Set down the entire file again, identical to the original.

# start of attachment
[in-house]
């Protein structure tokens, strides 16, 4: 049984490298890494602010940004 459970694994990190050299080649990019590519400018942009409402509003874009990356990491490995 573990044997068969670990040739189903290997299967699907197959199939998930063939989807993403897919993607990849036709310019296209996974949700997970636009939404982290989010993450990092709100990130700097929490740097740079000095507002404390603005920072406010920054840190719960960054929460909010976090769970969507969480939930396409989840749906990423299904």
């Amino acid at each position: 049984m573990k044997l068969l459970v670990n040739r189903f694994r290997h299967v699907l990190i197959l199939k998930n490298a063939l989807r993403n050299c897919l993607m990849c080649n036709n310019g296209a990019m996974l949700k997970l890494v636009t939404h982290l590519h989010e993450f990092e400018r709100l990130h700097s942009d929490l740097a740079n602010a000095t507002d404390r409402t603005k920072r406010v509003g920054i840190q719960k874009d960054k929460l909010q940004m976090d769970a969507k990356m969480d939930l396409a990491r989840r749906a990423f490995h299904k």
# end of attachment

[in-house]
């Protein structure tokens, strides 16, 4: 049984490298890494602010940004 459970694994990190050299080649990019590519400018942009409402509003874009990356990491490995 573990044997068969670990040739189903290997299967699907197959199939998930063939989807993403897919993607990849036709310019296209996974949700997970636009939404982290989010993450990092709100990130700097929490740097740079000095507002404390603005920072406010920054840190719960960054929460909010976090769970969507969480939930396409989840749906990423299904």
């Amino acid at each position: 049984m573990k044997l068969l459970v670990n040739r189903f694994r290997h299967v699907l990190i197959l199939k998930n490298a063939l989807r993403n050299c897919l993607m990849c080649n036709n310019g296209a990019m996974l949700k997970l890494v636009t939404h982290l590519h989010e993450f990092e400018r709100l990130h700097s942009d929490l740097a740079n602010a000095t507002d404390r409402t603005k920072r406010v509003g920054i840190q719960k874009d960054k929460l909010q940004m976090d769970a969507k990356m969480d939930l396409a990491r989840r749906a990423f490995h299904k």